• Best Regards,
  • Kind Regards,

Cover Letter Writing Checklist

Once you’re done with your cover letter, it’s time to check if it meets all industry requirements. 

Give our handy cover letter writing checklist a look to make sure:

Does your cover letter heading include all essential information?

  • Professional Email
  • Phone Number
  • Relevant Links

Do you address the right person? 

  • The hiring manager in the company
  • Your future direct supervisor
  • The company/department in general

Does your introductory paragraph grab the reader's attention?

  • Did you mention some of your top achievements?
  • Did you use numbers and facts to back up your experience?
  • Did you convey enthusiasm for the specific role?

Do you show that you’re the right candidate for the job?

  • Did you identify the core requirements for the role?
  • Did you show how your experiences helped you fit the requirements perfectly?

Do you convince the hiring manager that you’re passionate about the company you’re applying to?

  • Did you identify the top 3 things that you like about the company?
  • Did you avoid generic reasons for explaining your interest in the company?

Did you conclude your cover letter properly?

  • Did you recap your key selling points in the conclusion?
  • Did you end your cover letter with a call to action?
  • Did you use the right formal closing line and sign your name?

15 Cover Letter Tips

Now you’re all set to write your cover letter! 

Before you start typing, here are some cover letter tips to help take your cover letter to the next level:

  • Customize Your Cover Letter for Each Job. Make sure your cover letter is tailored to the job you're applying for. This shows you're not just sending generic applications left and right, and it tells the hiring manager you’re the right person for the job.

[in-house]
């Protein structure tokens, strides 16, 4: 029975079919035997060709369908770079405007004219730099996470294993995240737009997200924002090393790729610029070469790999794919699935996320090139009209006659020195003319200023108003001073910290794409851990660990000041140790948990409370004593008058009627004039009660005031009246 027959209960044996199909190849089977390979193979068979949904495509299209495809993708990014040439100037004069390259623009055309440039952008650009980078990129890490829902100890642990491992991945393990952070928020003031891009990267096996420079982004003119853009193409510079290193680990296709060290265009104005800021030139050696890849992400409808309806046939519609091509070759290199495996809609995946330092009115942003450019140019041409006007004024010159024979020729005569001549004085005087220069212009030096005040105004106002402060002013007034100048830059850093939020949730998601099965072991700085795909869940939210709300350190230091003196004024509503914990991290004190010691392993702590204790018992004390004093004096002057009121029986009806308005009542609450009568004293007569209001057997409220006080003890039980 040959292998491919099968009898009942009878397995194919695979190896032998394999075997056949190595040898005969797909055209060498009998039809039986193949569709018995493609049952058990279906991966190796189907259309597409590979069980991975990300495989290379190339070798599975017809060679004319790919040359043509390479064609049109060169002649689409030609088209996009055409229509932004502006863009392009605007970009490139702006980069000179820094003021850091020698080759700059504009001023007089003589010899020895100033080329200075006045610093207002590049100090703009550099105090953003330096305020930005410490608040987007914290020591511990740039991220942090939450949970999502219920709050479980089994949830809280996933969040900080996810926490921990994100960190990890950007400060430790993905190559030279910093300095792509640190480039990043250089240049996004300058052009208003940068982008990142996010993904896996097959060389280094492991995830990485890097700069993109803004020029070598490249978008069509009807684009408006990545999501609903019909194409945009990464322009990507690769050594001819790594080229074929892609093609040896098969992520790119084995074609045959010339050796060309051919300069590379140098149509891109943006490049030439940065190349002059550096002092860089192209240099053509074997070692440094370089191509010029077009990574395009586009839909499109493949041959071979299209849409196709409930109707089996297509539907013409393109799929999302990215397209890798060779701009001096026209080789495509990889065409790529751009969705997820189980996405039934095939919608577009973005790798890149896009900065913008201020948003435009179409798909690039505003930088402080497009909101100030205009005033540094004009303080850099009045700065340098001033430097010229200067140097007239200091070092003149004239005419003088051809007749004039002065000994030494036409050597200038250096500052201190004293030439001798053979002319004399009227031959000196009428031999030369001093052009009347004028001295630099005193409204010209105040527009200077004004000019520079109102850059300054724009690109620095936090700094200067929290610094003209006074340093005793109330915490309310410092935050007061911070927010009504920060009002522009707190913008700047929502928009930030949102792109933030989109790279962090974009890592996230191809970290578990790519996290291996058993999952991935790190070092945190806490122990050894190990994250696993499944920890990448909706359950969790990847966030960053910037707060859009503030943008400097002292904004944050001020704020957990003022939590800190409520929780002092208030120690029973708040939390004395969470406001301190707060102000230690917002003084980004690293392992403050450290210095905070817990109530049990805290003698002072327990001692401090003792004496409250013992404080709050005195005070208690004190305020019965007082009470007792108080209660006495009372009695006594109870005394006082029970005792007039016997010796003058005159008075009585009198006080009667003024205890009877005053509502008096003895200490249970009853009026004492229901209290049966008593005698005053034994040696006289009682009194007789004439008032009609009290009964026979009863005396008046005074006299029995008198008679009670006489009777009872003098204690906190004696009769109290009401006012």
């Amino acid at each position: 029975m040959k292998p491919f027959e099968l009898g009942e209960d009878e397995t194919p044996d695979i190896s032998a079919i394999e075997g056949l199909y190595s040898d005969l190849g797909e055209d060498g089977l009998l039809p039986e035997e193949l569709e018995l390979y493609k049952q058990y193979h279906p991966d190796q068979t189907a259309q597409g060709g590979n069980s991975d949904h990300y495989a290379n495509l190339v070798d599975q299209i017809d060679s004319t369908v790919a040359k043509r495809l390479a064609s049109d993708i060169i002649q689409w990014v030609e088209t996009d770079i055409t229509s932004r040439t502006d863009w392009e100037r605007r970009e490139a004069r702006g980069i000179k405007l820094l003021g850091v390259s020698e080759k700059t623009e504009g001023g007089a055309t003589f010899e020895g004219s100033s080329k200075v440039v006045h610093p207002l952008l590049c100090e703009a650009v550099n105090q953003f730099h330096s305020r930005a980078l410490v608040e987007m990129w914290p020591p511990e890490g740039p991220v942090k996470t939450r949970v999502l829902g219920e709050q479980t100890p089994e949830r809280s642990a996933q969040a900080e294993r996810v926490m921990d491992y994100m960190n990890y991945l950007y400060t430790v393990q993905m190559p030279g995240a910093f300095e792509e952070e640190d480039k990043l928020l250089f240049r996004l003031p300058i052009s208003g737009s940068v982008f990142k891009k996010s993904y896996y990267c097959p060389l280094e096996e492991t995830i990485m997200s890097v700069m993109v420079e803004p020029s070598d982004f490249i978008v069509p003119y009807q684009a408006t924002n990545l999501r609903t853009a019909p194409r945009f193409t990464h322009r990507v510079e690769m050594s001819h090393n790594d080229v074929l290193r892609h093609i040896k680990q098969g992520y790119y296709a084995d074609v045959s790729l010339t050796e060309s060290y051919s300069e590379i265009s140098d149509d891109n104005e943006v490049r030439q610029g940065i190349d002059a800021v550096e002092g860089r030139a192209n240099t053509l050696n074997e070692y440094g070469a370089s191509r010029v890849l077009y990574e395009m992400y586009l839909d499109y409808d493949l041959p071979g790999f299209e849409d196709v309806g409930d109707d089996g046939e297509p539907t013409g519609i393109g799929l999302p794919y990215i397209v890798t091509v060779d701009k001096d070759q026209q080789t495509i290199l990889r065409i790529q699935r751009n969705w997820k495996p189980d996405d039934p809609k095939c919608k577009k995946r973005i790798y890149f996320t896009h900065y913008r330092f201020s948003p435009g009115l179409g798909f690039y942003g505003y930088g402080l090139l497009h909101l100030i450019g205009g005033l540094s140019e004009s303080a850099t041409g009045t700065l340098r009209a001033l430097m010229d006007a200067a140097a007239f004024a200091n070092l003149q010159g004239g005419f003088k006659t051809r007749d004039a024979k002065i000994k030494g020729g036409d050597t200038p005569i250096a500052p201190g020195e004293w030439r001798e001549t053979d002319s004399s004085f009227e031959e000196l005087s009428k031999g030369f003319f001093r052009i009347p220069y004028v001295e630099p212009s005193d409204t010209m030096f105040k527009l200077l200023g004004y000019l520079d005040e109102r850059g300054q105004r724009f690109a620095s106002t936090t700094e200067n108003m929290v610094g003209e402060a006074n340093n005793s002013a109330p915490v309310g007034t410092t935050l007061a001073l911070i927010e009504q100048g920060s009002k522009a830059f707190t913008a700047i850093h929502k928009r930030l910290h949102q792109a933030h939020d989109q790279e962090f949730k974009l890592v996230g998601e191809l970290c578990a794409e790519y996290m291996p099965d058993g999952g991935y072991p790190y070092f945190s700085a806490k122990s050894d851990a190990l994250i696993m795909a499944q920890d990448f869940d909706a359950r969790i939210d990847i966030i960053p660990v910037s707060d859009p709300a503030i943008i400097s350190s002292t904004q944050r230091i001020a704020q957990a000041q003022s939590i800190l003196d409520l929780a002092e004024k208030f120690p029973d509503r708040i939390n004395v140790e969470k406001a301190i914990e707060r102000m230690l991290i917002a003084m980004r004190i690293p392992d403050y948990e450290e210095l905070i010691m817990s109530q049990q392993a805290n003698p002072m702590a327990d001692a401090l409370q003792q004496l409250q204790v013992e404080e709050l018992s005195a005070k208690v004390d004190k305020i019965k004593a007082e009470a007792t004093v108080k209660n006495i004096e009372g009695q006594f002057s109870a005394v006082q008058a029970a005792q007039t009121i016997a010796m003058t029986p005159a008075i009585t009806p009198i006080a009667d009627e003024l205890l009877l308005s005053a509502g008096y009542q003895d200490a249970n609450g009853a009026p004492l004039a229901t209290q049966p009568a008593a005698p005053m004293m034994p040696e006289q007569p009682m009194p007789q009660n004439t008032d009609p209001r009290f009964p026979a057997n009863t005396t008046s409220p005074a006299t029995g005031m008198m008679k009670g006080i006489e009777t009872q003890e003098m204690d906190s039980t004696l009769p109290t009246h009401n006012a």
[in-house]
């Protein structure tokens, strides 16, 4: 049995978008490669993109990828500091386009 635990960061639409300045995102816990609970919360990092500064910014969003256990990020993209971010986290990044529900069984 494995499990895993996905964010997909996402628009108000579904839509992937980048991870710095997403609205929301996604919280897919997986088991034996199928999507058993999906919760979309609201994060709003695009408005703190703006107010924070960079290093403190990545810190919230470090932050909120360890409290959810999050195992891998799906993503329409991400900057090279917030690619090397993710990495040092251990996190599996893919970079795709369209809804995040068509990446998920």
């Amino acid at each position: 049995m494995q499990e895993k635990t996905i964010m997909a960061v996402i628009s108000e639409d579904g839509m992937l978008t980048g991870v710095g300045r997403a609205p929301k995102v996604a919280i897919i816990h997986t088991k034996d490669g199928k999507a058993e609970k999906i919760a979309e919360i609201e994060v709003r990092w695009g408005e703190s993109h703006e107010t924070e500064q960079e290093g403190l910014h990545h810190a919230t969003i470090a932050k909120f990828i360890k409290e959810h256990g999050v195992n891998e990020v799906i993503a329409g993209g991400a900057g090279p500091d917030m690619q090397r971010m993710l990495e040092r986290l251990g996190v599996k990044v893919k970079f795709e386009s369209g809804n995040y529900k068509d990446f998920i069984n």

• Showcase Your Skills. Talk about how your skills meet the company’s needs. And while your hard skills should be front and center, you shouldn’t underestimate your soft skills in your cover letter either.
  • Avoid Fluff. Don’t make any generic statements you can’t back up. The hiring manager can tell when you’re just throwing words around, and it doesn’t make your cover letter look good.
  • Use Specific Examples. Instead of saying you're great at something, give an actual example to back up your claim. Any data you can provide makes you sound more credible, so quantify your achievements. For example, give numbers such as percentages related to your performance and the timeframe it took to accomplish certain achievements.
  • Research the Company. Always take time to learn about the company you're applying to. Make sure to mention something about them in your cover letter to show the hiring manager that you're interested.
  • Follow the Application Instructions. If the job posting asks for something specific in your cover letter or requires a certain format, make sure you include it. Not following instructions can come off as unattentive or signal to the hiring manager that you’re not taking the job seriously.
  • Use the Right Template and Format. Choose the right cover letter format and adapt your cover letter’s look to the industry you’re applying for. For example, if you’re aiming for a job in Law or Finance, you should go for a cleaner, more professional look. But if you’re applying for a field that values innovation, like IT or Design, you have more room for creativity.
  • Express Your Enthusiasm. Let the hiring manager know why you're excited about the job. Your passion for the specific role or the field in general can be a big selling point, and show them that you’re genuinely interested, not just applying left and right.
  • Address Any Gaps. If there are any employment gaps in your resume , your cover letter is a great place to mention why. Your resume doesn’t give you enough space to elaborate on an employment gap, so addressing it here can set hiring managers at ease—life happens, and employers understand.